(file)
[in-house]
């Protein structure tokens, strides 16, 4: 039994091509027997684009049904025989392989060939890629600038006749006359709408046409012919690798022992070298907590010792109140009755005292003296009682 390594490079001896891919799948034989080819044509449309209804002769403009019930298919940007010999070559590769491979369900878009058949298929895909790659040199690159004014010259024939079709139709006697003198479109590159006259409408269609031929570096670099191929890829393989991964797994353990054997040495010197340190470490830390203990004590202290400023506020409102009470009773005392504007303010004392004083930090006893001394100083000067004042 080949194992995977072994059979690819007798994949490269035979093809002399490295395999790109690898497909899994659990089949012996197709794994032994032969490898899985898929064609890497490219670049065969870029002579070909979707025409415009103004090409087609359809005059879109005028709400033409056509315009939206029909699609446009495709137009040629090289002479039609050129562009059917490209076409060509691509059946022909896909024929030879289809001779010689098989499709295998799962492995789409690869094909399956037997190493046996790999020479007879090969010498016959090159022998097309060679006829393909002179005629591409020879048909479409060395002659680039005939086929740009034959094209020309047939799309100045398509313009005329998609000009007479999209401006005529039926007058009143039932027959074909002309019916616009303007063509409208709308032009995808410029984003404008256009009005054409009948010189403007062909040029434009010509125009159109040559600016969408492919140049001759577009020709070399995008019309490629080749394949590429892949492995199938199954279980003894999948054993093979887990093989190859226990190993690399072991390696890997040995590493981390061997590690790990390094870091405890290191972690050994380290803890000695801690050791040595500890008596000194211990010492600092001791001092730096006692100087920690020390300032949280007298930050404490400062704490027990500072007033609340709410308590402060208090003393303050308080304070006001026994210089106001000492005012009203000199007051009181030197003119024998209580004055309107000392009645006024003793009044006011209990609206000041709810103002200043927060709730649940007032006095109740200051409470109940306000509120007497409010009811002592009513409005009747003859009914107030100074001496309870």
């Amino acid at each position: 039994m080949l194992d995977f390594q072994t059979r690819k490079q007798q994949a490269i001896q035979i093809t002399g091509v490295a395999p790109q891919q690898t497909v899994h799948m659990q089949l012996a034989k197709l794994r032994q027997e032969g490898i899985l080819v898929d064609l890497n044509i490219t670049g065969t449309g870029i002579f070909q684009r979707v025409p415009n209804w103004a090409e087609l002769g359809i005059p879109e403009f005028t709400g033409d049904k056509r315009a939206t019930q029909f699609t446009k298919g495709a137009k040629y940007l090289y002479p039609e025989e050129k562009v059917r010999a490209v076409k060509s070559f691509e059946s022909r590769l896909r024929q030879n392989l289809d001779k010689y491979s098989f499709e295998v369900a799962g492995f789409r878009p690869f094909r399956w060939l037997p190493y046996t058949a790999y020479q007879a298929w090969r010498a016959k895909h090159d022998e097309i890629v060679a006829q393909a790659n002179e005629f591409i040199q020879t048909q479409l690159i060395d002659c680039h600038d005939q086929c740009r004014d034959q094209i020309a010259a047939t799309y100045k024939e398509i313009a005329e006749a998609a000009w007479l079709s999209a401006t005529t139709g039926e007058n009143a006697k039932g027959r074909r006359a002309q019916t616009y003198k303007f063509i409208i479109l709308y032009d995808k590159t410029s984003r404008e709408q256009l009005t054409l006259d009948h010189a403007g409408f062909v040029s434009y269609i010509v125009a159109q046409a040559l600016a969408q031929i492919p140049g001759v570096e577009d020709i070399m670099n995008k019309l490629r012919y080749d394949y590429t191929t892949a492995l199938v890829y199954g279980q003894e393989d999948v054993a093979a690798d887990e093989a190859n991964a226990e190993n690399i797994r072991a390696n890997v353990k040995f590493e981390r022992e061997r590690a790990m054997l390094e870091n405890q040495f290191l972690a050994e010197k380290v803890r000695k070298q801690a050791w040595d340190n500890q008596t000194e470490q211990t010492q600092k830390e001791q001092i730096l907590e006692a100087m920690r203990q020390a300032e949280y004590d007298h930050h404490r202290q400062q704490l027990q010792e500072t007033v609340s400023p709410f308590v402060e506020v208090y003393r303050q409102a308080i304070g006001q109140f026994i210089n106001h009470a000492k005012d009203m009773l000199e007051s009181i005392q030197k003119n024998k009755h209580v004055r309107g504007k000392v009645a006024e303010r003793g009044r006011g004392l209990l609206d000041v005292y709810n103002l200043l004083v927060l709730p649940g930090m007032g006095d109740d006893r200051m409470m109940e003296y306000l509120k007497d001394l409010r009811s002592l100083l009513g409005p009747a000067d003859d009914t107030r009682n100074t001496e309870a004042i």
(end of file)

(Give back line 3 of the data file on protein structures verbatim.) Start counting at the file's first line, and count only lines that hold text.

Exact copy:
């Amino acid at each position: 039994m080949l194992d995977f390594q072994t059979r690819k490079q007798q994949a490269i001896q035979i093809t002399g091509v490295a395999p790109q891919q690898t497909v899994h799948m659990q089949l012996a034989k197709l794994r032994q027997e032969g490898i899985l080819v898929d064609l890497n044509i490219t670049g065969t449309g870029i002579f070909q684009r979707v025409p415009n209804w103004a090409e087609l002769g359809i005059p879109e403009f005028t709400g033409d049904k056509r315009a939206t019930q029909f699609t446009k298919g495709a137009k040629y940007l090289y002479p039609e025989e050129k562009v059917r010999a490209v076409k060509s070559f691509e059946s022909r590769l896909r024929q030879n392989l289809d001779k010689y491979s098989f499709e295998v369900a799962g492995f789409r878009p690869f094909r399956w060939l037997p190493y046996t058949a790999y020479q007879a298929w090969r010498a016959k895909h090159d022998e097309i890629v060679a006829q393909a790659n002179e005629f591409i040199q020879t048909q479409l690159i060395d002659c680039h600038d005939q086929c740009r004014d034959q094209i020309a010259a047939t799309y100045k024939e398509i313009a005329e006749a998609a000009w007479l079709s999209a401006t005529t139709g039926e007058n009143a006697k039932g027959r074909r006359a002309q019916t616009y003198k303007f063509i409208i479109l709308y032009d995808k590159t410029s984003r404008e709408q256009l009005t054409l006259d009948h010189a403007g409408f062909v040029s434009y269609i010509v125009a159109q046409a040559l600016a969408q031929i492919p140049g001759v570096e577009d020709i070399m670099n995008k019309l490629r012919y080749d394949y590429t191929t892949a492995l199938v890829y199954g279980q003894e393989d999948v054993a093979a690798d887990e093989a190859n991964a226990e190993n690399i797994r072991a390696n890997v353990k040995f590493e981390r022992e061997r590690a790990m054997l390094e870091n405890q040495f290191l972690a050994e010197k380290v803890r000695k070298q801690a050791w040595d340190n500890q008596t000194e470490q211990t010492q600092k830390e001791q001092i730096l907590e006692a100087m920690r203990q020390a300032e949280y004590d007298h930050h404490r202290q400062q704490l027990q010792e500072t007033v609340s400023p709410f308590v402060e506020v208090y003393r303050q409102a308080i304070g006001q109140f026994i210089n106001h009470a000492k005012d009203m009773l000199e007051s009181i005392q030197k003119n024998k009755h209580v004055r309107g504007k000392v009645a006024e303010r003793g009044r006011g004392l209990l609206d000041v005292y709810n103002l200043l004083v927060l709730p649940g930090m007032g006095d109740d006893r200051m409470m109940e003296y306000l509120k007497d001394l409010r009811s002592l100083l009513g409005p009747a000067d003859d009914t107030r009682n100074t001496e309870a004042i």